Around the world, 2019 was a busy year for 5G, with standards being finalized, large networks beginning 5G operations, and mobile device manufacturers releasing 5G-capable phones. Just one year after the official launch of 5G on November 1, 2018, the Global mobile Suppliers Association (GSA) identified the launch of 50 commercial 5G networks along with 328 operators in 109 countries that announced investment in 5G. Let’s look at some of the big moments for 5G from 2019.
Releasing New Standards and Dedicated 5G Bandwidth Around the World
To operate 5G networks, mobile carriers need dedicated bandwidth. While many countries had available bandwidth for 5G networks in the sub-6 GHz range, the United States did not. Thus, the Federal Communications Commission (FCC) held three auctions in 2019 for upper microwave flexible use service licenses across the 28 GHz, 24 GHz, 37 GHz, 39 GHz, and 47 GHz bands. Similarly, governments in Korea, China, and Europe also opened up 5G bands for purchase, mostly in the sub-6 GHz range.
With regards to international standards, it is noteworthy that the third and final part of 3GPP’s Release 15 was announced in April 2019. This evolving standard, where part one was released in December 2017, now provides a complete set of detailed technical specifications for running 5G networks. Additionally, in November 2019, the International Telecommunication Union (ITU) announced at the World Radiocommunication Conference (WRC-19) that it has identified that the 24.25-27.5 GHz, 37-43.5 GHz, 45.5-47 GHz, 47.2-48.2, and 66-71 GHz frequencies will be recognized for mmWave 5G communication globally.
Major Carriers Implement 5G Networks Around the World
As quickly as governments made bandwidth for 5G communication available, large carriers purchased the bandwidth and deployed 5G base stations to roll out their 5G networks. In the beginning of April, Verizon Wireless in the US became the first carrier in the world to introduce 5G mobile service. Their initial launch covered parts of Chicago and Minneapolis, and since then, Verizon has added 5G in 14 other cities across the US as well as 13 NFL stadiums. Other US carriers were not far behind Verizon in implementing their 5G technology, and by the end of July, Atlanta was the first city in the US to have 5G coverage from the four largest mobile carriers – Verizon, AT&T, Sprint, and T-Mobile.
Just one week after the initial Verizon release in the US, SK Telecom in South Korea announced the roll out of its 5G network – 34,000 5G base stations in 85 cities. South Korea saw rapid 5G adoption, with more than 3 million 5G subscribers added in just five months. Additionally, while most of the networks in South Korea are operating at sub-6 GHz, the government is also preparing for the adoption of mmWave frequencies with the release of 2,400 MHz in the 28 GHz band as well.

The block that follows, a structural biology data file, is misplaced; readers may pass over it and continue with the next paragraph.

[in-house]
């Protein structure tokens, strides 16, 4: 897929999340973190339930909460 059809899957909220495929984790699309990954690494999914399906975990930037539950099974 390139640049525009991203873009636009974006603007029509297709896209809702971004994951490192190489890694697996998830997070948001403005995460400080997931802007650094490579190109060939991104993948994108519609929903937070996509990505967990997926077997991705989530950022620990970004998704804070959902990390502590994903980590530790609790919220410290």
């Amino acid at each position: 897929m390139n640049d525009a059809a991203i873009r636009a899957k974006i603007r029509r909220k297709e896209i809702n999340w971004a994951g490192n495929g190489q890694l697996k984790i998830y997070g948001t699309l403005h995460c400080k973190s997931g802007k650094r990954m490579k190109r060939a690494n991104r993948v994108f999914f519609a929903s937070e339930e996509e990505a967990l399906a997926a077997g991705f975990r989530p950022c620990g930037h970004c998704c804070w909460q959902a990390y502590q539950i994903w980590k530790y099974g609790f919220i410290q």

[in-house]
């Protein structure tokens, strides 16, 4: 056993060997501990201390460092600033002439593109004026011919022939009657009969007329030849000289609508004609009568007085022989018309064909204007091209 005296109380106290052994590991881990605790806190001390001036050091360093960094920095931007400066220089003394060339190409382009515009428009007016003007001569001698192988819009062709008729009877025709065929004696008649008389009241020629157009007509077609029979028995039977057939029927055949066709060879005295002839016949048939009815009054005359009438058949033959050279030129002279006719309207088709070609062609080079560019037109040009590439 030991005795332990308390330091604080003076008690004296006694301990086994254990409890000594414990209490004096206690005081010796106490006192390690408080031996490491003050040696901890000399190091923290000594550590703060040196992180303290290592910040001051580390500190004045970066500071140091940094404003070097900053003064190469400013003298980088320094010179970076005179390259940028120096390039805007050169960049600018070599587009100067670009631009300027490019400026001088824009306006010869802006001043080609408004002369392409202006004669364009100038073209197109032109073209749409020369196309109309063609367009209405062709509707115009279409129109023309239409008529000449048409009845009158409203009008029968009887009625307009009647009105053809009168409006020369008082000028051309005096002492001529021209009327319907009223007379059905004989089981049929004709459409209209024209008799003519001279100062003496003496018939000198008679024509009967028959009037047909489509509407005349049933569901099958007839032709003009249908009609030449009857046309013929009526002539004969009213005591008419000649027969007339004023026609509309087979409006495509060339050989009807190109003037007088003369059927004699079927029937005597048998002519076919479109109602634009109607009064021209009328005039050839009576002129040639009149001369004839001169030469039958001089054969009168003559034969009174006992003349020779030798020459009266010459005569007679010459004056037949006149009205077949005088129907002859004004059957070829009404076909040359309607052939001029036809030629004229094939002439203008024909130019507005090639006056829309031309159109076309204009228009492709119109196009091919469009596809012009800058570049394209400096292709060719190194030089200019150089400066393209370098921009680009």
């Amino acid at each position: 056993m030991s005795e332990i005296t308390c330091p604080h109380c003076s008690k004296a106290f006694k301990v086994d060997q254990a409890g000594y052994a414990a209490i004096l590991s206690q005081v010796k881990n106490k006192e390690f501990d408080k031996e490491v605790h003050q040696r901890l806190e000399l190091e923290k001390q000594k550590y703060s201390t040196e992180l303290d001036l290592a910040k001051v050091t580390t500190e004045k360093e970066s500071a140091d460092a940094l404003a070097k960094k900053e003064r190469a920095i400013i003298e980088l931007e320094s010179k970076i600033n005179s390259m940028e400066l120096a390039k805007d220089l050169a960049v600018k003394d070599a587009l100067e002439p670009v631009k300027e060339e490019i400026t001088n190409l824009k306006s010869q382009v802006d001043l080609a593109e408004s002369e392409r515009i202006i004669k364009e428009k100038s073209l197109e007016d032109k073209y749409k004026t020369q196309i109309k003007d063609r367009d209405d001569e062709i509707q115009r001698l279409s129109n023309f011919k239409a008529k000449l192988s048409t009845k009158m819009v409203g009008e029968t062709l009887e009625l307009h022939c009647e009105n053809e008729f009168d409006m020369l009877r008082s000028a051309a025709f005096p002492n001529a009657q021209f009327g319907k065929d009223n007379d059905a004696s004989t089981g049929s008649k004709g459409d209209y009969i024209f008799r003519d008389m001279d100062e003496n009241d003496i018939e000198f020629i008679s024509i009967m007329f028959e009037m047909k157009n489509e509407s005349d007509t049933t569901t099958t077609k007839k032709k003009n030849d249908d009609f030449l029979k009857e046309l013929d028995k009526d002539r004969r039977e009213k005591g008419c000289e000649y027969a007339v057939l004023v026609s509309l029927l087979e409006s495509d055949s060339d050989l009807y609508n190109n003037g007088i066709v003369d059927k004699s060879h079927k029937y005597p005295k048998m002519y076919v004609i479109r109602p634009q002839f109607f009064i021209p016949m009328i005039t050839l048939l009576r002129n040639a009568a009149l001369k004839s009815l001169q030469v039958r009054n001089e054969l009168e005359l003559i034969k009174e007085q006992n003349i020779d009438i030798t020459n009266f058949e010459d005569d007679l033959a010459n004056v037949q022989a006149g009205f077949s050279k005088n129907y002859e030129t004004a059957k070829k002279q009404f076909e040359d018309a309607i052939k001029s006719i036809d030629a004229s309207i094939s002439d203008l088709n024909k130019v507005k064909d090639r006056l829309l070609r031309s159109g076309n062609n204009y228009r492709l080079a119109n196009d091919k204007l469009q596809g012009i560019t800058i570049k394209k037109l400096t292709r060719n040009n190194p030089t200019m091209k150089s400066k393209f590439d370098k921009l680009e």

By mid-April, Ericsson and Swisscom switched on the first large-scale commercial 5G network in Europe, with service initially available in 54 cities and communities in Switzerland. And, in China, the first 5G smartphone – ZTE Axon 10 Pro 5G – was released in May, around the same time the government issued licenses for 5G bandwidth usage. But it wasn’t until the end of October when the three big Chinese carries – China Mobile, China Unicom, and China Telecom – launched their 5G networks. According to Mobile World Live, the three operators deployed about 86,000 5G base stations and expected to have more than 130,000 by the end of 2019. There were an estimated 13 million 5G subscribers in China at the beginning of December 2019.
Smartphone Manufacturers Catching Up With 5G in the US
In China, Korea, and Europe, mobile device manufacturers launched 5G-capable smartphones early in 2019, allowing users to quickly take advantage of growing 5G networks. However, in the US, while the Samsung Galaxy S10 5G was released 2019, with more than 45 percent of smartphone users in the US owning an iPhone, it is likely that consumer adoption of 5G in the US will not be as widespread as it is in South Korea and China until Apple releases a 5G-capable iPhone.
Continued Rapid Growth in 5G Networks and Significant Advancements in 5G Capable Devices in 2020
With the ability to support high-bandwidth applications such as smart homes, 3D video, remote medical services, and virtual and augmented reality with 5G technology, we will continue to see rapid advancement in 5G, especially at mmWave frequencies, in 2020. According to research firm Gartner, in 2020, worldwide 5G wireless network infrastructure revenue will reach $4.2 billion, an 89 percent increase from 2019 revenue of $2.2 billion. Many experts also expect that the number of 5G-capable wireless devices available to consumers, especially in the US, will continue to rapidly grow, and that perhaps even the iPhone will be one of them!
It’s also important to note that it’s not just in 2020 that the global RF community expects to see rapid advancement and growth in 5G. According to the Ericsson Mobility Report, 5G subscriptions will likely reach more than 2.6 billion by 2025, with 5G coverage reaching up to 65 percent of the global population and 45 percent of global mobile data traffic happening on 5G.
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